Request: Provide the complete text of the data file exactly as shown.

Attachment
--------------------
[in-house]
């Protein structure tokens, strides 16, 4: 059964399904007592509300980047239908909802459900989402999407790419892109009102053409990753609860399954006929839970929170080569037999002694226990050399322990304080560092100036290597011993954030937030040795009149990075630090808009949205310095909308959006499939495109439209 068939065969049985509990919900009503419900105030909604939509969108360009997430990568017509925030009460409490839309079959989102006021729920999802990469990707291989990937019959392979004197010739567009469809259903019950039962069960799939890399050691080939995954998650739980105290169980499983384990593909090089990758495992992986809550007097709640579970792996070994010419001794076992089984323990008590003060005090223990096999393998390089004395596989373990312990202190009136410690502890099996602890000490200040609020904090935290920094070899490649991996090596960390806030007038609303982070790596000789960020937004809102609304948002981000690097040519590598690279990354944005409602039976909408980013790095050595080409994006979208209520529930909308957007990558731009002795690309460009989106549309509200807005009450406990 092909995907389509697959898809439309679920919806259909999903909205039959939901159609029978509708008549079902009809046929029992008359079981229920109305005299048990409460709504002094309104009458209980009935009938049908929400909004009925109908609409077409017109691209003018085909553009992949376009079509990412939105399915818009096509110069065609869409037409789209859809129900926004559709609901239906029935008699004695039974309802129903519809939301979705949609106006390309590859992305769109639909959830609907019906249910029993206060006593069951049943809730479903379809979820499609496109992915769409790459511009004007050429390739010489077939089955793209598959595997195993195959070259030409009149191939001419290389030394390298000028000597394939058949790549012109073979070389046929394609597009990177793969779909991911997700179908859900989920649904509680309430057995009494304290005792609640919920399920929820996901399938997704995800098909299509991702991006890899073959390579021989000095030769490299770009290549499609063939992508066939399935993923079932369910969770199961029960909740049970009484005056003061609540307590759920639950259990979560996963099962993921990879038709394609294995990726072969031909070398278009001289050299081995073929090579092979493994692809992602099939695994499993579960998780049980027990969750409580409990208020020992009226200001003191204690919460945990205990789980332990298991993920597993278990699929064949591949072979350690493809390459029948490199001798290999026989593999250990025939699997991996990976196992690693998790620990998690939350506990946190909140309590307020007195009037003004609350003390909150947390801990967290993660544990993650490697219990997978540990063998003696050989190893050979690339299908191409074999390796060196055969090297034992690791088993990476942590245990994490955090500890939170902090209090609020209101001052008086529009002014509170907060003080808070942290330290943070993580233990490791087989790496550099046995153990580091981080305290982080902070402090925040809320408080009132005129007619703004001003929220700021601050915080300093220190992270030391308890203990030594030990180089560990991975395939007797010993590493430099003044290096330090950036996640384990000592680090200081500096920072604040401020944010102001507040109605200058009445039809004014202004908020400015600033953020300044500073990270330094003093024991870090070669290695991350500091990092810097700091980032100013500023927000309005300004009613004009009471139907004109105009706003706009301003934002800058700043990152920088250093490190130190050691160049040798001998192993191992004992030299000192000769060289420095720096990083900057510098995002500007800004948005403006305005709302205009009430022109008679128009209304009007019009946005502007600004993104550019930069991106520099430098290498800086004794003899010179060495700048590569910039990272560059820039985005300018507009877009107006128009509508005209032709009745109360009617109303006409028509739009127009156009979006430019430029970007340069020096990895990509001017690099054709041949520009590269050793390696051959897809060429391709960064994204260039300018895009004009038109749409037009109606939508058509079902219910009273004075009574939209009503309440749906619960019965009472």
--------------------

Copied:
[in-house]
């Protein structure tokens, strides 16, 4: 059964399904007592509300980047239908909802459900989402999407790419892109009102053409990753609860399954006929839970929170080569037999002694226990050399322990304080560092100036290597011993954030937030040795009149990075630090808009949205310095909308959006499939495109439209 068939065969049985509990919900009503419900105030909604939509969108360009997430990568017509925030009460409490839309079959989102006021729920999802990469990707291989990937019959392979004197010739567009469809259903019950039962069960799939890399050691080939995954998650739980105290169980499983384990593909090089990758495992992986809550007097709640579970792996070994010419001794076992089984323990008590003060005090223990096999393998390089004395596989373990312990202190009136410690502890099996602890000490200040609020904090935290920094070899490649991996090596960390806030007038609303982070790596000789960020937004809102609304948002981000690097040519590598690279990354944005409602039976909408980013790095050595080409994006979208209520529930909308957007990558731009002795690309460009989106549309509200807005009450406990 092909995907389509697959898809439309679920919806259909999903909205039959939901159609029978509708008549079902009809046929029992008359079981229920109305005299048990409460709504002094309104009458209980009935009938049908929400909004009925109908609409077409017109691209003018085909553009992949376009079509990412939105399915818009096509110069065609869409037409789209859809129900926004559709609901239906029935008699004695039974309802129903519809939301979705949609106006390309590859992305769109639909959830609907019906249910029993206060006593069951049943809730479903379809979820499609496109992915769409790459511009004007050429390739010489077939089955793209598959595997195993195959070259030409009149191939001419290389030394390298000028000597394939058949790549012109073979070389046929394609597009990177793969779909991911997700179908859900989920649904509680309430057995009494304290005792609640919920399920929820996901399938997704995800098909299509991702991006890899073959390579021989000095030769490299770009290549499609063939992508066939399935993923079932369910969770199961029960909740049970009484005056003061609540307590759920639950259990979560996963099962993921990879038709394609294995990726072969031909070398278009001289050299081995073929090579092979493994692809992602099939695994499993579960998780049980027990969750409580409990208020020992009226200001003191204690919460945990205990789980332990298991993920597993278990699929064949591949072979350690493809390459029948490199001798290999026989593999250990025939699997991996990976196992690693998790620990998690939350506990946190909140309590307020007195009037003004609350003390909150947390801990967290993660544990993650490697219990997978540990063998003696050989190893050979690339299908191409074999390796060196055969090297034992690791088993990476942590245990994490955090500890939170902090209090609020209101001052008086529009002014509170907060003080808070942290330290943070993580233990490791087989790496550099046995153990580091981080305290982080902070402090925040809320408080009132005129007619703004001003929220700021601050915080300093220190992270030391308890203990030594030990180089560990991975395939007797010993590493430099003044290096330090950036996640384990000592680090200081500096920072604040401020944010102001507040109605200058009445039809004014202004908020400015600033953020300044500073990270330094003093024991870090070669290695991350500091990092810097700091980032100013500023927000309005300004009613004009009471139907004109105009706003706009301003934002800058700043990152920088250093490190130190050691160049040798001998192993191992004992030299000192000769060289420095720096990083900057510098995002500007800004948005403006305005709302205009009430022109008679128009209304009007019009946005502007600004993104550019930069991106520099430098290498800086004794003899010179060495700048590569910039990272560059820039985005300018507009877009107006128009509508005209032709009745109360009617109303006409028509739009127009156009979006430019430029970007340069020096990895990509001017690099054709041949520009590269050793390696051959897809060429391709960064994204260039300018895009004009038109749409037009109606939508058509079902219910009273004075009574939209009503309440749906619960019965009472």